New Deloitte report calls to enhance the use of GS1 standards for identification of vaccines to succeed in Covid-19 vaccination programmes and prepare the world for future health crises
Second Deloitte white paper urges stakeholders to develop standards, processes and capabilities so that all citizens across the globe have access to lifesaving therapies.
A new Deloitte report calls for international healthcare organisations to promote global standards, such as the GS1 DataMatrix barcode to ensure citizens around the world have a speedy, equal, and secure access to Covid-19 vaccines.
“Now more than ever, leaders in the global health community must develop standards processes, and capabilities to ensure citizens across the globe have access to lifesaving therapies”, states the Deloitte study, Securing trust in the global supply chain of Covid-19 vaccines, moving from development success to vaccination.
Today, after more than two years living with the pandemic, there is no reliable, transparent way to verify where vaccines are in many countries, and whether supply is meeting demand. This not only affects confidence in the vaccine supply chain, but it can also exacerbate healthcare inequalities and compromise patient safety.
Adopting a harmonised global standard for identification and traceability would make a difference, explains the Deloitte report.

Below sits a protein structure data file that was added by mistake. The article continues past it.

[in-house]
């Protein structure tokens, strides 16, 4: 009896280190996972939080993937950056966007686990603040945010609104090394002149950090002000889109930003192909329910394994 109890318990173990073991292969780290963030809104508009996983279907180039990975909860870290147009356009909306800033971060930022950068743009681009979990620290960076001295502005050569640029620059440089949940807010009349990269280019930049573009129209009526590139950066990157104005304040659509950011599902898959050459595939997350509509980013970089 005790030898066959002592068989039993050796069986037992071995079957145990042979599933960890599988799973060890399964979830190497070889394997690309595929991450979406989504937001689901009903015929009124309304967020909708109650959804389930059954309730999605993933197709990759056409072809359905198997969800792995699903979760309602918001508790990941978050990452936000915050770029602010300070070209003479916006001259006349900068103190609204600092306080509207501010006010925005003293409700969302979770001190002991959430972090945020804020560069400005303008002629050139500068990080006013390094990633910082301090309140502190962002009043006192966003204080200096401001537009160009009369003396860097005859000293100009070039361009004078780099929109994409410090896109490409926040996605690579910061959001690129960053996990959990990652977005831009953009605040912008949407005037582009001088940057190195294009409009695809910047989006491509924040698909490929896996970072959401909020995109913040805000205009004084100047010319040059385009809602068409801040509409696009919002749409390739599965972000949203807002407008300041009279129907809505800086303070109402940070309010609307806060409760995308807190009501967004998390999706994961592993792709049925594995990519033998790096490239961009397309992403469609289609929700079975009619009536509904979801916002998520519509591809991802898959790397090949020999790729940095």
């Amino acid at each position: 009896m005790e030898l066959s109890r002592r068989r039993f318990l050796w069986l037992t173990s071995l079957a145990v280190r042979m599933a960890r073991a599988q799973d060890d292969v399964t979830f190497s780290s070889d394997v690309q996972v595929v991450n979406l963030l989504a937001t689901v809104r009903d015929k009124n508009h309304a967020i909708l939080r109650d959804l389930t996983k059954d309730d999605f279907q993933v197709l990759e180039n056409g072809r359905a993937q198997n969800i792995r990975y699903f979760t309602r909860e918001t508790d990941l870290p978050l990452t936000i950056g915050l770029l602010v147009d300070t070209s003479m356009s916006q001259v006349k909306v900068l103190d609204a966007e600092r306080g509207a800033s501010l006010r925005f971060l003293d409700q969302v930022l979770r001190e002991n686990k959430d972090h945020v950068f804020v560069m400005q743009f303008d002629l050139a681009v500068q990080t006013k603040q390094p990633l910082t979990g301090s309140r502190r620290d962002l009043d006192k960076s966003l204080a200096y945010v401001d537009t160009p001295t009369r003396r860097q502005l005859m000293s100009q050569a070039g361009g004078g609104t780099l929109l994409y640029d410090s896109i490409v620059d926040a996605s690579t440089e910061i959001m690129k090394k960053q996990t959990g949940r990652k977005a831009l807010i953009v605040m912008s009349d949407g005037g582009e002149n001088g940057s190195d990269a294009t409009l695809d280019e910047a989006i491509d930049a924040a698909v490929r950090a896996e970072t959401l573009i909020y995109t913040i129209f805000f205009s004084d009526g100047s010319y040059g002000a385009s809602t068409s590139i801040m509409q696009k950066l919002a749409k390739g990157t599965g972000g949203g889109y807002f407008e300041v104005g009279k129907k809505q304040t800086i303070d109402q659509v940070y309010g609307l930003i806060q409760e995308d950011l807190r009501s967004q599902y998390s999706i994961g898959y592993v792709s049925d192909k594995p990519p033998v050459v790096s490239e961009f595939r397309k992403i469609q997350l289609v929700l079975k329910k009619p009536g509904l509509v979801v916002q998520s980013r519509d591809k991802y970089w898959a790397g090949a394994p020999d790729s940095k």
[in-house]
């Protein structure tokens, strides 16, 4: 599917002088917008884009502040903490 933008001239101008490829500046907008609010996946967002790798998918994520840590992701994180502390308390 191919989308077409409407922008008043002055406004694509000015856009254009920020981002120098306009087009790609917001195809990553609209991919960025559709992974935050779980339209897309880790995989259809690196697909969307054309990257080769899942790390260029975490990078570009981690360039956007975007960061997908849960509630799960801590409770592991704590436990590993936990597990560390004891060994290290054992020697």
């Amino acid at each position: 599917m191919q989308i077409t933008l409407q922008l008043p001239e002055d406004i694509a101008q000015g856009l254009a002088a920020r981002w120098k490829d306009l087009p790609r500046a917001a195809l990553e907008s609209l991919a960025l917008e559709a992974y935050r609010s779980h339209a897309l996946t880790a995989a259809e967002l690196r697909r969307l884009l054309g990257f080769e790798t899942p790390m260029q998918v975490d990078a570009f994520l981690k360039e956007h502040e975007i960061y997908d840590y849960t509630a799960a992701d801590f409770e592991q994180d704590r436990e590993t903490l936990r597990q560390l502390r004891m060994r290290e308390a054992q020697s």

Requiring serialisation of vaccines would allow for more efficient and accurate traceability of vaccine administration and can help fight fake and counterfeit vaccines. In addition, serialisation would make it easier to calculate vaccination rates, identify bottlenecks and recognise where vaccines are being wasted, all issues affecting with particular emphasis the developing countries.
More than 75 countries are requiring or accepting the GS1 DataMatrix, a 2D barcode recommended by healthcare stakeholders that includes critical data such as expiration dates and lot numbers, helping reduce errors and enabling traceability of medical products. The GS1 DataMatrix can be leveraged for “identification and traceability of medical products such as Covid-19 vaccines”, states the Deloitte report.
The learnings throughout this pandemic can be crucial to better prepare the world for future health crises. “We can emerge stronger out of this pandemic if all healthcare stakeholders are committed to enhance collaboration and to transform in concrete solutions the insights gained over the last two years. GS1 stands ready to support these efforts”, said Ulrike Kreysa, Senior Vice-President Healthcare at GS1 Global Office.
Further information can be found on https://www.gs1.org/industries/healthcare/trust